After Dvon Notice, a 24-year-old automotive technician, mentioned to Lenardic that he had always wondered how much impact his legs felt when he landed a trick, Lenardic brought a force meter to the park. Notice attached the meter to his ankle and did a trick where he skated up one ramp, jumped through the air, and then skated down another. He did the trick multiple times and each time his legs touched down, the meter read the g-force. “A force of 2 g is you feeling twice your weight over a short period of time,” Lenardic explains.

“I learned that there’s a lot more force generated than you may think,” Notice says. “I was generating 7.25 g. I put that into Google to see what would pop up and it was close to the g-force a fighter jet pulls. It’s kind of crazy that our bodies are feeling that much force when you land.”

Lenardic’s greatest motivation: “To get people to understand the power of doing experiments.” He says he wants skateboarders to recognize that “what they’re already doing as they’re learning about the world through trial and error is a short jump from doing a scientific experiment.”

Lenardic and the other skateboarders have many more experiments planned. They want to know whether the type of shoe they wear affects the force they feel, and how the hardness of the wheels on their boards affects their speed. They want to know which skating parks have the fastest bowls. Notice’s last experiment made him want to delve deeper. “I have some more experiments planned to figure out what goes on inside the human body when we skate,” he says.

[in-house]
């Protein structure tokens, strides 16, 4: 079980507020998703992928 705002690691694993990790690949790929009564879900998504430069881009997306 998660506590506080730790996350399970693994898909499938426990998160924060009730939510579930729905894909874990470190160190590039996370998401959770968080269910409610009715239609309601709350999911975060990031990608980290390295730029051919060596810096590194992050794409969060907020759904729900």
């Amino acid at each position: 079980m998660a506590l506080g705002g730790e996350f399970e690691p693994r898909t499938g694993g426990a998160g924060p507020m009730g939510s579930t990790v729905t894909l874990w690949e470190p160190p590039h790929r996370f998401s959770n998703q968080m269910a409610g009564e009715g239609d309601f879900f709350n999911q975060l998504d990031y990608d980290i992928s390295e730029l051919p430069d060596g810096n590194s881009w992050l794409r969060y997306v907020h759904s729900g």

What began as Lenardic’s chance encounters with skaters at the park is turning into a full-fledged science outreach program called Sk8 Lab, Houston. There is still no formal way to sign up for Sk8 Lab. Anyone who happens to be at the park when a project is going on is welcome to join in.

But they are becoming a bit more formalized. Last year Sk8 Lab launched its own Facebook page. Sk8 Lab volunteers have started working at large skating events—once doing live speed readings of skaters in front of a crowd of 300 people. They visit high schools and present at scientific conferences. They have a portable science pack with all of their instruments in it and they hope to develop a system where they have many packs so skateboarders can borrow them to experiment on their own. Lenardic and Notice are even involved in beta testing a new activity monitor from a company called Active Replay that can send acceleration and force data directly to a skater’s smart phone. They hope this technology will help them reach even more skateboarders.

Lenardic wants to reach as many people as possible, but he understands that merging science with the skateboarding community takes time. “It took a while for a range of skaters to recognize me at the park, to feel comfortable coming up to me,” he says. “Progressively, people have gotten to know me. They start to know what I do and they say, ‘Are you that scientist guy?’ and I say, ‘Yes, I am.’ I want to do it organically and let it develop, and if it does, great.”

Even as the program continues to grow, at its heart, Sk8 Lab is still about breaking down barriers to science one curious skateboarder at a time.